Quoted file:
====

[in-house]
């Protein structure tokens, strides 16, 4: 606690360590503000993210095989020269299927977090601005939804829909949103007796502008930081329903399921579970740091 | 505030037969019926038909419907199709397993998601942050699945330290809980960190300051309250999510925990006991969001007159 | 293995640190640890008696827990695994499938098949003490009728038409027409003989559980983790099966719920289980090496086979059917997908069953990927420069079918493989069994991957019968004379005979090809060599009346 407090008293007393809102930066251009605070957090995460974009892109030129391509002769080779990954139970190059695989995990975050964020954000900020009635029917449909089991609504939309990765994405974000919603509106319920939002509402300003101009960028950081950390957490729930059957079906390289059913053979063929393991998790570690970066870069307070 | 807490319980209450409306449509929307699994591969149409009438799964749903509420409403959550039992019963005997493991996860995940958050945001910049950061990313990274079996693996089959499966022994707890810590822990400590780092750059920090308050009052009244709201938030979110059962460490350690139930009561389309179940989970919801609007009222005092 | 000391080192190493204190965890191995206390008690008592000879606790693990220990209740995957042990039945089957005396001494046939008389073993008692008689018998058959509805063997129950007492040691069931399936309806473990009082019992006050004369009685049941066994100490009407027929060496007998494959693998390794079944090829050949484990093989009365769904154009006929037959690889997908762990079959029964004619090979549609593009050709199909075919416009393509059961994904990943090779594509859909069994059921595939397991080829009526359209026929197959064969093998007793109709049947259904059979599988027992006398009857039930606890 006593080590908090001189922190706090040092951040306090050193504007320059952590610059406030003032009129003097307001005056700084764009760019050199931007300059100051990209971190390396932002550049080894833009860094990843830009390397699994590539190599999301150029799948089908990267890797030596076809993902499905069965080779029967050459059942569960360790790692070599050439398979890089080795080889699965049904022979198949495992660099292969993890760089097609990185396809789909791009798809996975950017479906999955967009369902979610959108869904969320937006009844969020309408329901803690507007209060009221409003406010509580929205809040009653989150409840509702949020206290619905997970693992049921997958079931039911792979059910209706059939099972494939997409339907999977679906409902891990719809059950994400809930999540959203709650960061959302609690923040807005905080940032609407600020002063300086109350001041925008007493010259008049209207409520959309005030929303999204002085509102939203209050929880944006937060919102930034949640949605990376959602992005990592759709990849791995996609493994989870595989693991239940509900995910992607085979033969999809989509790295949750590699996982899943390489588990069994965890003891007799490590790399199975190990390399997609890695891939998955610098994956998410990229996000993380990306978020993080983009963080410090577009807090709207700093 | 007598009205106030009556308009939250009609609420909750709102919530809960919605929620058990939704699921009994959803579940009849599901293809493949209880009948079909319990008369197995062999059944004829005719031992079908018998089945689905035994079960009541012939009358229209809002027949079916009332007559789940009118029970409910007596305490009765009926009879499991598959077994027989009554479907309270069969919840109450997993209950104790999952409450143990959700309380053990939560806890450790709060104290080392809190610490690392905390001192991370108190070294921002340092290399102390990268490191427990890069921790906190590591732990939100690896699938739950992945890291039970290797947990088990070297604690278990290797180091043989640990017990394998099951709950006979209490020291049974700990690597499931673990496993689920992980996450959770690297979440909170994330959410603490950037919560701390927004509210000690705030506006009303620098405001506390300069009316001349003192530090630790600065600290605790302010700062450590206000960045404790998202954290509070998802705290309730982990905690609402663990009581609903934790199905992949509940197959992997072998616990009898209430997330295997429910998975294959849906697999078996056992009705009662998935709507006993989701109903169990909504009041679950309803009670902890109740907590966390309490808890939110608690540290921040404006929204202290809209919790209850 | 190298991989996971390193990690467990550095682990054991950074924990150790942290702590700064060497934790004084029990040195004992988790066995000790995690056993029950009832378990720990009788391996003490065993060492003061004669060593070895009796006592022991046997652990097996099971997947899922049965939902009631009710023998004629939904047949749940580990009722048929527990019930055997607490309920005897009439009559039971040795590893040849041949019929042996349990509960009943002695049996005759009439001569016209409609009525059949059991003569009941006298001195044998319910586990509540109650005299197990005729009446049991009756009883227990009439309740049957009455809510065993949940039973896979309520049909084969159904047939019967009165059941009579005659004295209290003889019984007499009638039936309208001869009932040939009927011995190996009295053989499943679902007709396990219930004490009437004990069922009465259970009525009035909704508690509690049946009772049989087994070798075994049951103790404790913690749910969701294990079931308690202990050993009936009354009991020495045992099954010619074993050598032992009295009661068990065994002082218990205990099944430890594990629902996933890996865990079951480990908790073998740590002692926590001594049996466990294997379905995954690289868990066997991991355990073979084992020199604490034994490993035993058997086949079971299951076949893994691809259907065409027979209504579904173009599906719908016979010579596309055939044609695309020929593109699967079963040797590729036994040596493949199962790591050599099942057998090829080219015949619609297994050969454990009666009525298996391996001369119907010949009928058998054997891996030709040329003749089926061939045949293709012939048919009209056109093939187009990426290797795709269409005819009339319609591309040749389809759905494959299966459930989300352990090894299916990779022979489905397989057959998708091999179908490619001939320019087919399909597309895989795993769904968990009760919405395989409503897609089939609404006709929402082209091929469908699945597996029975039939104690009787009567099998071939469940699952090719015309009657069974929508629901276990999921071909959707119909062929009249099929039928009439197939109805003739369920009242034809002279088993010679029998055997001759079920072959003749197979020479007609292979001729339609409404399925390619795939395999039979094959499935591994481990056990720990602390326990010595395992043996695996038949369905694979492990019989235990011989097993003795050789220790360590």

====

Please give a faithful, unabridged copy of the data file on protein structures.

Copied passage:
[in-house]
């Protein structure tokens, strides 16, 4: 606690360590503000993210095989020269299927977090601005939804829909949103007796502008930081329903399921579970740091 | 505030037969019926038909419907199709397993998601942050699945330290809980960190300051309250999510925990006991969001007159 | 293995640190640890008696827990695994499938098949003490009728038409027409003989559980983790099966719920289980090496086979059917997908069953990927420069079918493989069994991957019968004379005979090809060599009346 407090008293007393809102930066251009605070957090995460974009892109030129391509002769080779990954139970190059695989995990975050964020954000900020009635029917449909089991609504939309990765994405974000919603509106319920939002509402300003101009960028950081950390957490729930059957079906390289059913053979063929393991998790570690970066870069307070 | 807490319980209450409306449509929307699994591969149409009438799964749903509420409403959550039992019963005997493991996860995940958050945001910049950061990313990274079996693996089959499966022994707890810590822990400590780092750059920090308050009052009244709201938030979110059962460490350690139930009561389309179940989970919801609007009222005092 | 000391080192190493204190965890191995206390008690008592000879606790693990220990209740995957042990039945089957005396001494046939008389073993008692008689018998058959509805063997129950007492040691069931399936309806473990009082019992006050004369009685049941066994100490009407027929060496007998494959693998390794079944090829050949484990093989009365769904154009006929037959690889997908762990079959029964004619090979549609593009050709199909075919416009393509059961994904990943090779594509859909069994059921595939397991080829009526359209026929197959064969093998007793109709049947259904059979599988027992006398009857039930606890 006593080590908090001189922190706090040092951040306090050193504007320059952590610059406030003032009129003097307001005056700084764009760019050199931007300059100051990209971190390396932002550049080894833009860094990843830009390397699994590539190599999301150029799948089908990267890797030596076809993902499905069965080779029967050459059942569960360790790692070599050439398979890089080795080889699965049904022979198949495992660099292969993890760089097609990185396809789909791009798809996975950017479906999955967009369902979610959108869904969320937006009844969020309408329901803690507007209060009221409003406010509580929205809040009653989150409840509702949020206290619905997970693992049921997958079931039911792979059910209706059939099972494939997409339907999977679906409902891990719809059950994400809930999540959203709650960061959302609690923040807005905080940032609407600020002063300086109350001041925008007493010259008049209207409520959309005030929303999204002085509102939203209050929880944006937060919102930034949640949605990376959602992005990592759709990849791995996609493994989870595989693991239940509900995910992607085979033969999809989509790295949750590699996982899943390489588990069994965890003891007799490590790399199975190990390399997609890695891939998955610098994956998410990229996000993380990306978020993080983009963080410090577009807090709207700093 | 007598009205106030009556308009939250009609609420909750709102919530809960919605929620058990939704699921009994959803579940009849599901293809493949209880009948079909319990008369197995062999059944004829005719031992079908018998089945689905035994079960009541012939009358229209809002027949079916009332007559789940009118029970409910007596305490009765009926009879499991598959077994027989009554479907309270069969919840109450997993209950104790999952409450143990959700309380053990939560806890450790709060104290080392809190610490690392905390001192991370108190070294921002340092290399102390990268490191427990890069921790906190590591732990939100690896699938739950992945890291039970290797947990088990070297604690278990290797180091043989640990017990394998099951709950006979209490020291049974700990690597499931673990496993689920992980996450959770690297979440909170994330959410603490950037919560701390927004509210000690705030506006009303620098405001506390300069009316001349003192530090630790600065600290605790302010700062450590206000960045404790998202954290509070998802705290309730982990905690609402663990009581609903934790199905992949509940197959992997072998616990009898209430997330295997429910998975294959849906697999078996056992009705009662998935709507006993989701109903169990909504009041679950309803009670902890109740907590966390309490808890939110608690540290921040404006929204202290809209919790209850 | 190298991989996971390193990690467990550095682990054991950074924990150790942290702590700064060497934790004084029990040195004992988790066995000790995690056993029950009832378990720990009788391996003490065993060492003061004669060593070895009796006592022991046997652990097996099971997947899922049965939902009631009710023998004629939904047949749940580990009722048929527990019930055997607490309920005897009439009559039971040795590893040849041949019929042996349990509960009943002695049996005759009439001569016209409609009525059949059991003569009941006298001195044998319910586990509540109650005299197990005729009446049991009756009883227990009439309740049957009455809510065993949940039973896979309520049909084969159904047939019967009165059941009579005659004295209290003889019984007499009638039936309208001869009932040939009927011995190996009295053989499943679902007709396990219930004490009437004990069922009465259970009525009035909704508690509690049946009772049989087994070798075994049951103790404790913690749910969701294990079931308690202990050993009936009354009991020495045992099954010619074993050598032992009295009661068990065994002082218990205990099944430890594990629902996933890996865990079951480990908790073998740590002692926590001594049996466990294997379905995954690289868990066997991991355990073979084992020199604490034994490993035993058997086949079971299951076949893994691809259907065409027979209504579904173009599906719908016979010579596309055939044609695309020929593109699967079963040797590729036994040596493949199962790591050599099942057998090829080219015949619609297994050969454990009666009525298996391996001369119907010949009928058998054997891996030709040329003749089926061939045949293709012939048919009209056109093939187009990426290797795709269409005819009339319609591309040749389809759905494959299966459930989300352990090894299916990779022979489905397989057959998708091999179908490619001939320019087919399909597309895989795993769904968990009760919405395989409503897609089939609404006709929402082209091929469908699945597996029975039939104690009787009567099998071939469940699952090719015309009657069974929508629901276990999921071909959707119909062929009249099929039928009439197939109805003739369920009242034809002279088993010679029998055997001759079920072959003749197979020479007609292979001729339609409404399925390619795939395999039979094959499935591994481990056990720990602390326990010595395992043996695996038949369905694979492990019989235990011989097993003795050789220790360590």